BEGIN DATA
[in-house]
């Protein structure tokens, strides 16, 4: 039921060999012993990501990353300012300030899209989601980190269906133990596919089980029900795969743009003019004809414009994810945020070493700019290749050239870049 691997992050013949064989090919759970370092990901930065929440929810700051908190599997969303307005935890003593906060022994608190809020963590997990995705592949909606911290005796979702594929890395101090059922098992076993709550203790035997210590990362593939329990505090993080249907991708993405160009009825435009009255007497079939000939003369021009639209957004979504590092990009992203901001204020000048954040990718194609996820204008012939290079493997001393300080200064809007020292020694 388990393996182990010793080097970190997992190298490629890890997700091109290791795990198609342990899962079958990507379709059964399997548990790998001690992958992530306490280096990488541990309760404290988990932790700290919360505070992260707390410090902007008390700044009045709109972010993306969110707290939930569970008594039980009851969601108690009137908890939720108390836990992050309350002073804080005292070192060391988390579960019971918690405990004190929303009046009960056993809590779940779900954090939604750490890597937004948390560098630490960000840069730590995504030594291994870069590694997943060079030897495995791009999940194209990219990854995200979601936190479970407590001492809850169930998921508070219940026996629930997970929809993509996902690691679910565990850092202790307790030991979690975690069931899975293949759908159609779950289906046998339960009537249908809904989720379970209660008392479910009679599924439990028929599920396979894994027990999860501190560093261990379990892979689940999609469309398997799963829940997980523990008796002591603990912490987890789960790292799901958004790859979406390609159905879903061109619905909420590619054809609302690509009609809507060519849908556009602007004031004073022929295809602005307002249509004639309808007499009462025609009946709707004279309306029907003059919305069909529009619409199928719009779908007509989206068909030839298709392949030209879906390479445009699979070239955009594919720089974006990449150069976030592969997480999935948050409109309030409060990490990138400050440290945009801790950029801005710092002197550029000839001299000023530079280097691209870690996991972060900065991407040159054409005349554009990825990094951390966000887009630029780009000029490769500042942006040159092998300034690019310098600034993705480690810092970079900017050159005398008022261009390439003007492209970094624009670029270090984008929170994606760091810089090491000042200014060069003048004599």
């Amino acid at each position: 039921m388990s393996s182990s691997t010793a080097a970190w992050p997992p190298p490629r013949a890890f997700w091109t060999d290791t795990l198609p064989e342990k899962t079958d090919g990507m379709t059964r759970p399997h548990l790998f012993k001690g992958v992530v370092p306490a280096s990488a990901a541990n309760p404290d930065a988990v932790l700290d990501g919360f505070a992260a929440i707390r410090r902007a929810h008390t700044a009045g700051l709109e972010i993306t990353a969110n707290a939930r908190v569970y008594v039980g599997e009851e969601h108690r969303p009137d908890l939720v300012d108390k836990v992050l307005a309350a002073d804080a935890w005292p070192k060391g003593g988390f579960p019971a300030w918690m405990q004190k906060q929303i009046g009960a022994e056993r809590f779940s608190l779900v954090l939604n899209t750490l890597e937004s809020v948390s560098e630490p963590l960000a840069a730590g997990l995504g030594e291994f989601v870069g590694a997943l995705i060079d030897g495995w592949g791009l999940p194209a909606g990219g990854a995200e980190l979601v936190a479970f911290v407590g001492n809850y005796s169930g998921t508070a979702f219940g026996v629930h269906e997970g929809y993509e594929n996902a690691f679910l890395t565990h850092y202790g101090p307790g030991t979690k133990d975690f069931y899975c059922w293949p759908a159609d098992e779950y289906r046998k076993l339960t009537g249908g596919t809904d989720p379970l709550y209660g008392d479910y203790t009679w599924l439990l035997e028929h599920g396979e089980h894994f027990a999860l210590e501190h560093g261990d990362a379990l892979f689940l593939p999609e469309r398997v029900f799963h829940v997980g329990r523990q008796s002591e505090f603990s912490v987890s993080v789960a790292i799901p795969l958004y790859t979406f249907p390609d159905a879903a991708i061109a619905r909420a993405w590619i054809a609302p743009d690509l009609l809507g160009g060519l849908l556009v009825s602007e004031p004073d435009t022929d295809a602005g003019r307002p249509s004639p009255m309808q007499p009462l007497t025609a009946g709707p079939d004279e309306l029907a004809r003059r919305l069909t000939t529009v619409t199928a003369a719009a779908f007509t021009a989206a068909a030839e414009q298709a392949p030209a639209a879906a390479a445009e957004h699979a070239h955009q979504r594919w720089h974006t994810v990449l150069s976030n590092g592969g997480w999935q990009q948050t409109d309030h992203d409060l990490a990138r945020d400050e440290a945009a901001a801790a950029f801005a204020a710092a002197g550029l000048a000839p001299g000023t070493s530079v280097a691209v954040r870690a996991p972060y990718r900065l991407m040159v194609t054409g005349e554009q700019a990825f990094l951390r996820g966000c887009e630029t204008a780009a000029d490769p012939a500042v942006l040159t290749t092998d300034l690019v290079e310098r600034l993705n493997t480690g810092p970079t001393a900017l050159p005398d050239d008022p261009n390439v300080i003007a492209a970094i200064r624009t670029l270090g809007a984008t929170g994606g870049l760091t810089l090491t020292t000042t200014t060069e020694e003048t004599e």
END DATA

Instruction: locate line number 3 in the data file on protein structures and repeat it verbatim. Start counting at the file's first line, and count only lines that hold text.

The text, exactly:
């Amino acid at each position: 039921m388990s393996s182990s691997t010793a080097a970190w992050p997992p190298p490629r013949a890890f997700w091109t060999d290791t795990l198609p064989e342990k899962t079958d090919g990507m379709t059964r759970p399997h548990l790998f012993k001690g992958v992530v370092p306490a280096s990488a990901a541990n309760p404290d930065a988990v932790l700290d990501g919360f505070a992260a929440i707390r410090r902007a929810h008390t700044a009045g700051l709109e972010i993306t990353a969110n707290a939930r908190v569970y008594v039980g599997e009851e969601h108690r969303p009137d908890l939720v300012d108390k836990v992050l307005a309350a002073d804080a935890w005292p070192k060391g003593g988390f579960p019971a300030w918690m405990q004190k906060q929303i009046g009960a022994e056993r809590f779940s608190l779900v954090l939604n899209t750490l890597e937004s809020v948390s560098e630490p963590l960000a840069a730590g997990l995504g030594e291994f989601v870069g590694a997943l995705i060079d030897g495995w592949g791009l999940p194209a909606g990219g990854a995200e980190l979601v936190a479970f911290v407590g001492n809850y005796s169930g998921t508070a979702f219940g026996v629930h269906e997970g929809y993509e594929n996902a690691f679910l890395t565990h850092y202790g101090p307790g030991t979690k133990d975690f069931y899975c059922w293949p759908a159609d098992e779950y289906r046998k076993l339960t009537g249908g596919t809904d989720p379970l709550y209660g008392d479910y203790t009679w599924l439990l035997e028929h599920g396979e089980h894994f027990a999860l210590e501190h560093g261990d990362a379990l892979f689940l593939p999609e469309r398997v029900f799963h829940v997980g329990r523990q008796s002591e505090f603990s912490v987890s993080v789960a790292i799901p795969l958004y790859t979406f249907p390609d159905a879903a991708i061109a619905r909420a993405w590619i054809a609302p743009d690509l009609l809507g160009g060519l849908l556009v009825s602007e004031p004073d435009t022929d295809a602005g003019r307002p249509s004639p009255m309808q007499p009462l007497t025609a009946g709707p079939d004279e309306l029907a004809r003059r919305l069909t000939t529009v619409t199928a003369a719009a779908f007509t021009a989206a068909a030839e414009q298709a392949p030209a639209a879906a390479a445009e957004h699979a070239h955009q979504r594919w720089h974006t994810v990449l150069s976030n590092g592969g997480w999935q990009q948050t409109d309030h992203d409060l990490a990138r945020d400050e440290a945009a901001a801790a950029f801005a204020a710092a002197g550029l000048a000839p001299g000023t070493s530079v280097a691209v954040r870690a996991p972060y990718r900065l991407m040159v194609t054409g005349e554009q700019a990825f990094l951390r996820g966000c887009e630029t204008a780009a000029d490769p012939a500042v942006l040159t290749t092998d300034l690019v290079e310098r600034l993705n493997t480690g810092p970079t001393a900017l050159p005398d050239d008022p261009n390439v300080i003007a492209a970094i200064r624009t670029l270090g809007a984008t929170g994606g870049l760091t810089l090491t020292t000042t200014t060069e020694e003048t004599e």